February plant of the moment
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This month look out for early daffodils starting to bloom in your garden. Often considered one of the heralds of spring, daffodils are planted in borders and containers in autumn and spend several months developing roots before typically starting to flower from February to May.
Giving your daffodils a good start at planting time will give you the best display throughout the spring. If your soil is compacted break it up with a garden fork and work in plenty of organic matter such as well-rotted manure or compost. Daffodils like a moist but free-draining soil. Choose a sunny or semi-shaded spot that gets at least three hours of sun per day, as daffodils won't flower in heavy shade. If flowering is poor you can top-dress the soil around your daffodils with a slow-release bulb fertiliser each spring. Simply sprinkle the fertiliser around the soil at the base of the leaves.
Plant your daffodil bulbs with the pointed end facing upwards at a depth of about 10cm. Deep planting is important to prevent the bulbs dividing and producing lots of small bulbs which won’t flower. Space them about two bulb-widths apart.
Growing daffodils in containers is great for bringing colour to your patio in the spring. The same rules apply as for planting in the ground, but when you’re growing daffodils in pots, you can place them much closer together to create a fuller display. Space them about one bulb-width apart. For long term displays it’s a good idea to use John Innes No. 2 or 3 compost rather than multi-purpose compost.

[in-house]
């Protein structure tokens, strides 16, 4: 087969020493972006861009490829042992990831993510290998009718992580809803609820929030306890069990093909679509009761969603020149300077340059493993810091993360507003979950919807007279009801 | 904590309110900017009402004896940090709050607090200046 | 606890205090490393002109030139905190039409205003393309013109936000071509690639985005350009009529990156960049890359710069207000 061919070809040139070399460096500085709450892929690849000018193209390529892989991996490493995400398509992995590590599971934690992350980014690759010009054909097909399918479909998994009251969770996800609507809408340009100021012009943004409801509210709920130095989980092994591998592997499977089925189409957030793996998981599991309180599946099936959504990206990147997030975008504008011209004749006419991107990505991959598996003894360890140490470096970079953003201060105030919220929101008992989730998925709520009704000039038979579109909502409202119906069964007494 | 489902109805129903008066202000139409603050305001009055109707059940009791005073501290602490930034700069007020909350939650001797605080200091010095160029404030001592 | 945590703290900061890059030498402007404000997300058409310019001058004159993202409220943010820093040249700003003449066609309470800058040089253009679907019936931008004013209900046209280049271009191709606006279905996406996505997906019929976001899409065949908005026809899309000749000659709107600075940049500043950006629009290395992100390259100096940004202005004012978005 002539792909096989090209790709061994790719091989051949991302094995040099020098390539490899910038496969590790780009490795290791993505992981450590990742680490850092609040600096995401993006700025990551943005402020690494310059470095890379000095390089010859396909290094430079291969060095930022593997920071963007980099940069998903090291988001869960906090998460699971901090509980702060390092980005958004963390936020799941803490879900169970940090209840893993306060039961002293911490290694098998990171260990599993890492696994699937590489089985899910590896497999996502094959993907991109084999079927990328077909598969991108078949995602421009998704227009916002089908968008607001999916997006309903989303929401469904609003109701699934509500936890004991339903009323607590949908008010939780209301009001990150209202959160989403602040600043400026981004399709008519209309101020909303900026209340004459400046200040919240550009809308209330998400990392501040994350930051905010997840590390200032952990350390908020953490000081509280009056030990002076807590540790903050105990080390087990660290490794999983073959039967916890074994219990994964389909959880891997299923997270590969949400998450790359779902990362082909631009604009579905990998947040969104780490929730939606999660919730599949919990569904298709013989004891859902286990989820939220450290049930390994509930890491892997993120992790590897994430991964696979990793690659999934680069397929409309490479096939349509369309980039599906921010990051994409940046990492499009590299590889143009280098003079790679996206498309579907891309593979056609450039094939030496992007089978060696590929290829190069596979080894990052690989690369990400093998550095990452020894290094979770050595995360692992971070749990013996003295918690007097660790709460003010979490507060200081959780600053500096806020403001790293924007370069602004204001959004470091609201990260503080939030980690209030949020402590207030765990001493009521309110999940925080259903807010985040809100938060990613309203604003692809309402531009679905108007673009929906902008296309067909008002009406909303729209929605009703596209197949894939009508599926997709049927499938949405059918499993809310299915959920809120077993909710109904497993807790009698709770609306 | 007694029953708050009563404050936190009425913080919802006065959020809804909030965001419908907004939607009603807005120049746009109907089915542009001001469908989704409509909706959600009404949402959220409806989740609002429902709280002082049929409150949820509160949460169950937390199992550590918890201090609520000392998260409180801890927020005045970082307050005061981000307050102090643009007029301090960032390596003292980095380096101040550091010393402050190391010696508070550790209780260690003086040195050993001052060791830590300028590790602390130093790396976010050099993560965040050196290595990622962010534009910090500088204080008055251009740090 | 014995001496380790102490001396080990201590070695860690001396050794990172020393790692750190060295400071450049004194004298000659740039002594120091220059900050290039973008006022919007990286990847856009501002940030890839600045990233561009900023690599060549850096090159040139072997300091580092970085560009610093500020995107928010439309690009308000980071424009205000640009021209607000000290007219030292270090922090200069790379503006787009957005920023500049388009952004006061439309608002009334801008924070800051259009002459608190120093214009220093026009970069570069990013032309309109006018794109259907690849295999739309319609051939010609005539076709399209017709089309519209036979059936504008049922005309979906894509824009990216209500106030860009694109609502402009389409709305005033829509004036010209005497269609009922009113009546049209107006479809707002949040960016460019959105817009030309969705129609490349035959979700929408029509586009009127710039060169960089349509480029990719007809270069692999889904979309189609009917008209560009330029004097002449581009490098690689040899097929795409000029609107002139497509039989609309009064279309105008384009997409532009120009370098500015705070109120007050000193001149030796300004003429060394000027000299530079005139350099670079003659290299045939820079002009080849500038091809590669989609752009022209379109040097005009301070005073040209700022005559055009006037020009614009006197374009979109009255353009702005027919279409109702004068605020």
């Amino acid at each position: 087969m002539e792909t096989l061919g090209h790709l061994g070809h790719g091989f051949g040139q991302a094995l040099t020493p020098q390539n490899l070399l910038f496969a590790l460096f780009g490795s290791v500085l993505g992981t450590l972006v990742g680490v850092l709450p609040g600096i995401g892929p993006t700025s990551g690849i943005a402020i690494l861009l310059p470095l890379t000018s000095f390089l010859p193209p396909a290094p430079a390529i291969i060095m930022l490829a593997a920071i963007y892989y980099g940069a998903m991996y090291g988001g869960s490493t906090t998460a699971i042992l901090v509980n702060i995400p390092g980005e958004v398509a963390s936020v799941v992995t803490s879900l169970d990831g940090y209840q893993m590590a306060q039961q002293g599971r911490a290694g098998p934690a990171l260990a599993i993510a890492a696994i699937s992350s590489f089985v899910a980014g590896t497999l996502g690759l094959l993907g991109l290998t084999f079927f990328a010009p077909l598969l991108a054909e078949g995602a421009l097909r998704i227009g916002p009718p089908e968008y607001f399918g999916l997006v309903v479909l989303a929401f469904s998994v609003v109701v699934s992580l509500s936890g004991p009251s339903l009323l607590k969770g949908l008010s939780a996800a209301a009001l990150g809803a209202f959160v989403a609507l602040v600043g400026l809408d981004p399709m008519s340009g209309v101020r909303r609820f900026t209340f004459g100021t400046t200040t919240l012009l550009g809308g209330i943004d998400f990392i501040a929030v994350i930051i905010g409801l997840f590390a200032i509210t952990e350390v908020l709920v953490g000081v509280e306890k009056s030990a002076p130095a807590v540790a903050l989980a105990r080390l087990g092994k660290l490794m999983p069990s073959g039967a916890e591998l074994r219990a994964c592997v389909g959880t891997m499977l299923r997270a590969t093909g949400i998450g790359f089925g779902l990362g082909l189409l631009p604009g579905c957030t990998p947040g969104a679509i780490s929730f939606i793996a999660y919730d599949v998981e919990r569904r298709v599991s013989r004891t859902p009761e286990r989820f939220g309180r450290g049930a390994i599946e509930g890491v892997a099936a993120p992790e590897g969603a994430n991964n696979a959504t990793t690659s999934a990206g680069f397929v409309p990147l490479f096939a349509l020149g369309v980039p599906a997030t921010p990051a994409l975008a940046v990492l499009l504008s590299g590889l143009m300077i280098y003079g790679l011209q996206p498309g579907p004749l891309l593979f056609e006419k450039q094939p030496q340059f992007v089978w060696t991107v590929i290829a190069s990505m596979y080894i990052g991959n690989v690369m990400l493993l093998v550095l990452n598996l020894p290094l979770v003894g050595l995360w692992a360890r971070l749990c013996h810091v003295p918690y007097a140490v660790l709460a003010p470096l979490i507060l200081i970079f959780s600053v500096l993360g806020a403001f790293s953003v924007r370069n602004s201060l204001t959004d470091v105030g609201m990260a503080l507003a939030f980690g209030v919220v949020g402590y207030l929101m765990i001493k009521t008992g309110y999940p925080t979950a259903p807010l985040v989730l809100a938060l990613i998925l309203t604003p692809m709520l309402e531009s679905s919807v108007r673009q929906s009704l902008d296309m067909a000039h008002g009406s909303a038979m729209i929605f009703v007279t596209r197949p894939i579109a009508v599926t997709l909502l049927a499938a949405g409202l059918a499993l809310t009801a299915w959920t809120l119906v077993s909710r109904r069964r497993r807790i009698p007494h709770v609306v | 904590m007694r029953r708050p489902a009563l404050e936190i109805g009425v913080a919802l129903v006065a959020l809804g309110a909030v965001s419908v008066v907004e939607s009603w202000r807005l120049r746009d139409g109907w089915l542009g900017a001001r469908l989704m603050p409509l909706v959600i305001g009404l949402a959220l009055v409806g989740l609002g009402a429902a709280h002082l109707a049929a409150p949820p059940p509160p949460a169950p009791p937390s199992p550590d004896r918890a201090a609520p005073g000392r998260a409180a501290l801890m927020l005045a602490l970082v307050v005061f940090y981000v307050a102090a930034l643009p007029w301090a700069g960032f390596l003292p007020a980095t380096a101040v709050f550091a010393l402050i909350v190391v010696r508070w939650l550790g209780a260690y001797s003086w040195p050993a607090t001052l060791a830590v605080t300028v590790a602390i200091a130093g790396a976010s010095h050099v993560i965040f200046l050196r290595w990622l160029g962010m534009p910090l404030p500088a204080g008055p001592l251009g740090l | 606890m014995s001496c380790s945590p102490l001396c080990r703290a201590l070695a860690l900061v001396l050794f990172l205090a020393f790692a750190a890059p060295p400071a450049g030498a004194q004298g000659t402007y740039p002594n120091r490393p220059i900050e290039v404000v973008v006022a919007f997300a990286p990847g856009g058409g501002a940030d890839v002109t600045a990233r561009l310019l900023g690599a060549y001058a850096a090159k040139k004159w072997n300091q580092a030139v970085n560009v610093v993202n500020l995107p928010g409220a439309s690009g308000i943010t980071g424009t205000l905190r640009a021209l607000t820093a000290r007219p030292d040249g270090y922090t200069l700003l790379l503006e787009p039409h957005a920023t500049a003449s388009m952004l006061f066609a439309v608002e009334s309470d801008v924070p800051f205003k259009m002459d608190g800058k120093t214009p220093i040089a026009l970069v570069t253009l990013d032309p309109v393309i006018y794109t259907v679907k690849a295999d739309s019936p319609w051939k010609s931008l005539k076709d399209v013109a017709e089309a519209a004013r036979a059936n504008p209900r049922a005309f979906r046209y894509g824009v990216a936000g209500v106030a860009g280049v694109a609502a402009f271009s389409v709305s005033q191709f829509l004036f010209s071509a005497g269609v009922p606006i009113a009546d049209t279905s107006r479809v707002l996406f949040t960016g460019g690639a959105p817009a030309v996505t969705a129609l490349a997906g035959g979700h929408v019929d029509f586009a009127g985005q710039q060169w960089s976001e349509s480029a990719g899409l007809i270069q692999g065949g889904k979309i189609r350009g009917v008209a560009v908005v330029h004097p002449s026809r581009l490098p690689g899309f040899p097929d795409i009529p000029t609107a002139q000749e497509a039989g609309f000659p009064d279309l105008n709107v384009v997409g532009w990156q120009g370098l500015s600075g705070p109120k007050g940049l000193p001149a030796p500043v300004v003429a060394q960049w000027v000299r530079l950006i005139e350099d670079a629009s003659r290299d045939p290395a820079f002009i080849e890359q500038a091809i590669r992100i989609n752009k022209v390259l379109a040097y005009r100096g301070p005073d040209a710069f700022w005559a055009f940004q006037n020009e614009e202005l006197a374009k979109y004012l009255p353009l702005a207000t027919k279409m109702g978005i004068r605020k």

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- Daffodils are well suited to naturalising in areas of lawn or rough grass. When planting in grass, try not to lay out the bulbs too neatly as this spoils the natural effect. Cast the bulbs over the surface of the lawn and plant them where they land, using a bulb planter to remove a core of turf before placing the bulb inside and covering back over. Avoid mowing these areas of grass until June or July, to allow the foliage to die down and build the bulb up for next year.
- Arranging daffodils in a vase indoors is a great way to brighten up a room. However, bear in mind that daffodils secrete a damaging substance to other flowers when they share the same water.
- If you don’t use your daffodils for cut flowers it's a good idea to deadhead them once their flowers fade. This prevents the plants wasting energy forming seeds – this energy is better used building up the bulb for the following year.
- Other gardeners may advise you to tie up daffodil foliage once flowering is finished, to neaten up their appearance. Don’t be tempted to do this as it interrupts the plant’s process of storing energy for next year’s flowers and may result in daffodil blindness, where the daffodils come up the following year with foliage but no flowers.